"What people are forgetting is that even though we've made a lot of improvement, it's still a young defense," Watson said. "I think I've played in 12 college games."

Brown, Settles and strong safety Darrick Rather are the only senior starters. Watson and Hicks, who were academically ineligible to play last year, have two more years left, as do ends Eric Hicks and Eric Ogbogu, who leads the team with seven tackles behind the line.

The true juniors and redshirt sophomores were rushed into action two years ago because older players were injured or had left the program. Positions that used to be gained by default must now be earned.

Thomas, Johnnie Hicks, cornerback A. J. Johnson (whose five interceptions lead the ACC) and free safety Lamont Gore were regular starters two years ago as true freshmen. When Gore was unable to play at North Carolina State that year, Maryland was left with four healthy defensive backs. Last year, the Terps went to camp with 14 scholarship defensive backs, and he became a second-teamer.

"It used to be just a few guys taking the majority of reps in practice," said Gore, who beat out Wade Inge to regain his spot. "Now, there's constant competition in practice. Who has the most interceptions? Who has the biggest hit? There's some raw talent among the younger guys, but it's going to be a while LTC before they play. That's good."

Gore said he didn't mind the horrible beatings of 1993 because he was playing right away. The players who survived that ordeal talked a good game, while masking some inner doubts.

"I don't think there were a lot of believers that we would be able to turn things around," said Brown, the second-leading tackler behind Thomas. "My first two years, we were last in the nation in total defense. You can deny it all you want, but that wears on you."

An underrated factor in the rebuilding has been Kevin Coyle, a longtime friend of Duffner's who was brought in as defensive coordinator in December 1993. Coyle coaches by the book, but after the defense limited West Virginia to 10 points in the Terps' third victory, the players took time to revel in the rain with several hundred fans who stormed the field. That's when Coyle ignored his manual.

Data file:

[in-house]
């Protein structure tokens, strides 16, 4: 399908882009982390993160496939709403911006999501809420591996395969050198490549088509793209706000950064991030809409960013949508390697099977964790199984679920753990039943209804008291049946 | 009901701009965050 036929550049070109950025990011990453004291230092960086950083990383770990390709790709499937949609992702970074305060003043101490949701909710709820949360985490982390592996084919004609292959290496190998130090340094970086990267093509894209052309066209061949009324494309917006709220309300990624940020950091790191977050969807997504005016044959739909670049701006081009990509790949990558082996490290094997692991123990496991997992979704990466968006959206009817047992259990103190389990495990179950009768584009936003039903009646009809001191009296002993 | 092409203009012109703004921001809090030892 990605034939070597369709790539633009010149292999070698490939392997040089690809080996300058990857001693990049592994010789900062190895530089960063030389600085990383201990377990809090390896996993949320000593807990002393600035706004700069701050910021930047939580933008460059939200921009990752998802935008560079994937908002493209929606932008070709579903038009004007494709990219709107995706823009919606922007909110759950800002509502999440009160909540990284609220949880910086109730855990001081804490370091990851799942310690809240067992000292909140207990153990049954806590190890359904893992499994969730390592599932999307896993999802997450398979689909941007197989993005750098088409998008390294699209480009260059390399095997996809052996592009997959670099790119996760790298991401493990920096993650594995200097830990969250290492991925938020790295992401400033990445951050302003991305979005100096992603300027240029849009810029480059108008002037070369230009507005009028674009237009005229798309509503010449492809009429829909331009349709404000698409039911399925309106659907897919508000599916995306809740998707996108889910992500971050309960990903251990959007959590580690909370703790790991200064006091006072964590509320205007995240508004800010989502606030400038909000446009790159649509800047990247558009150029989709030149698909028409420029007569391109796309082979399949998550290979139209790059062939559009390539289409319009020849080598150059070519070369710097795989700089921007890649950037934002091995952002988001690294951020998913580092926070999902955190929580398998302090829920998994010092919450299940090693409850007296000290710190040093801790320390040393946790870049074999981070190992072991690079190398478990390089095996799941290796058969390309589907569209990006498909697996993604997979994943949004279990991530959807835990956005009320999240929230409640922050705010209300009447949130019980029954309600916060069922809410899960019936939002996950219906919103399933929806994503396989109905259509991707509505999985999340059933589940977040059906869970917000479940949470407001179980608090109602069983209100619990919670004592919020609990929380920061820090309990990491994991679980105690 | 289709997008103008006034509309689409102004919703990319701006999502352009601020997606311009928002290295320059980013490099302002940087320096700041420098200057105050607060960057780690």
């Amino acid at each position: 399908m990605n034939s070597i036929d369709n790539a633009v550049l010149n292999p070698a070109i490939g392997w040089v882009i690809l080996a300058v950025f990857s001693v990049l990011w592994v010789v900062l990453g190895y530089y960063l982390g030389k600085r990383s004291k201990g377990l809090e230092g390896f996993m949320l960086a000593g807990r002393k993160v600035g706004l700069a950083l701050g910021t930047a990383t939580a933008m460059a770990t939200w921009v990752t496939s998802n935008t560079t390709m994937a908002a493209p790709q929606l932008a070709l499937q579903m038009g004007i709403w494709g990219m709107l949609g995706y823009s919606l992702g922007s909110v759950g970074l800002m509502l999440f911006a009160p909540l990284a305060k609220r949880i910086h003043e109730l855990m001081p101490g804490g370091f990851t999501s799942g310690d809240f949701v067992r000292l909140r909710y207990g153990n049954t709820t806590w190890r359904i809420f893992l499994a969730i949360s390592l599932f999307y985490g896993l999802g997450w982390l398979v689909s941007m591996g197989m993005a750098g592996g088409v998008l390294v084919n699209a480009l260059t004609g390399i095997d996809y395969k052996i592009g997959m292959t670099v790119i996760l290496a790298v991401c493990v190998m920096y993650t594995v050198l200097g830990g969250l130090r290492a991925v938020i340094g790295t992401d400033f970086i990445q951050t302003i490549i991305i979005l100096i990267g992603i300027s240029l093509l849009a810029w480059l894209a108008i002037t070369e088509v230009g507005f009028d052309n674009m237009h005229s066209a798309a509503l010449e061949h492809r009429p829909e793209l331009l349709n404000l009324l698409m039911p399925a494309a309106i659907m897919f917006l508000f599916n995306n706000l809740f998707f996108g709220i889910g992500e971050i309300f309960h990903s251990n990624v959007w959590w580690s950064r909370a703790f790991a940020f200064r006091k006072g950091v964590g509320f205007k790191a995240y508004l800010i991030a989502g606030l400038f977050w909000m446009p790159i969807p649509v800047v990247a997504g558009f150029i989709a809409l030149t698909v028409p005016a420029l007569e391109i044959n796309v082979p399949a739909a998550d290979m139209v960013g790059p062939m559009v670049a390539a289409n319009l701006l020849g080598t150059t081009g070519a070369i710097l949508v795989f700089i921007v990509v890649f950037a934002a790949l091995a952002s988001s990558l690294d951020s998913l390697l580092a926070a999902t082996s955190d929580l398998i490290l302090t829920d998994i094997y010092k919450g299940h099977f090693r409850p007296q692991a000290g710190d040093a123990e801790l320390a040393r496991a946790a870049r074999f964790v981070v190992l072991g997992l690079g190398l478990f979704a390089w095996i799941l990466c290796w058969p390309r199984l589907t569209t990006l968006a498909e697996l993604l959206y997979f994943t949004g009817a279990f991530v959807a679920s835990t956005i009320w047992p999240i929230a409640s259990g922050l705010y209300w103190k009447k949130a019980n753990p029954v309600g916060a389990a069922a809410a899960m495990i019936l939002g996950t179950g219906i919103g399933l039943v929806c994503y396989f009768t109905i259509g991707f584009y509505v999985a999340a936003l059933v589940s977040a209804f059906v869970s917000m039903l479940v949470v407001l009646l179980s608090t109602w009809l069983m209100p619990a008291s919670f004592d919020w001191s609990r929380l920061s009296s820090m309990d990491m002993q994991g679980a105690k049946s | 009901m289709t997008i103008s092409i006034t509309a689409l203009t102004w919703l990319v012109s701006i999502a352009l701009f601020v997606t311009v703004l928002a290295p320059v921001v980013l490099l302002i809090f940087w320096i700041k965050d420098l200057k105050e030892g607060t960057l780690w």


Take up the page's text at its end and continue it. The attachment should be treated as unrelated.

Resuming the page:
"I'm one of those guys who says, 'Get your butt in the locker room' after a game," Coyle said. "After that one, though, I kind of stood back for a few minutes watching, because it was something to see. There was an unbelievable sense of pride, knowing that for the first time in a long time, they really felt good about themselves."

Climbing Terps

In four seasons under coach Mark Duffner, Maryland has gone from the worst defense in Division I-A to a ranking of 22nd. A look at the year-by-year improvement in average yards and points allowed per game, with the Terps' national ranking in


Year .. .. .. .. ..Yards .. .. .. .. ..Points

1992 .. .. .. ...474.4 (107) .. ...33.2 (100)

1993 .. .. .. ...553.0 (106) .. ...43.6 (105)

1994 .. .. .. .. .434.4 (93) .. .. .29.6 (86)

1995 .. .. .. .. .315.5 (22) .. .. .18.3 (22)

Copyright © 2020, The Baltimore Sun, a Baltimore Sun Media Group publication | Place an Ad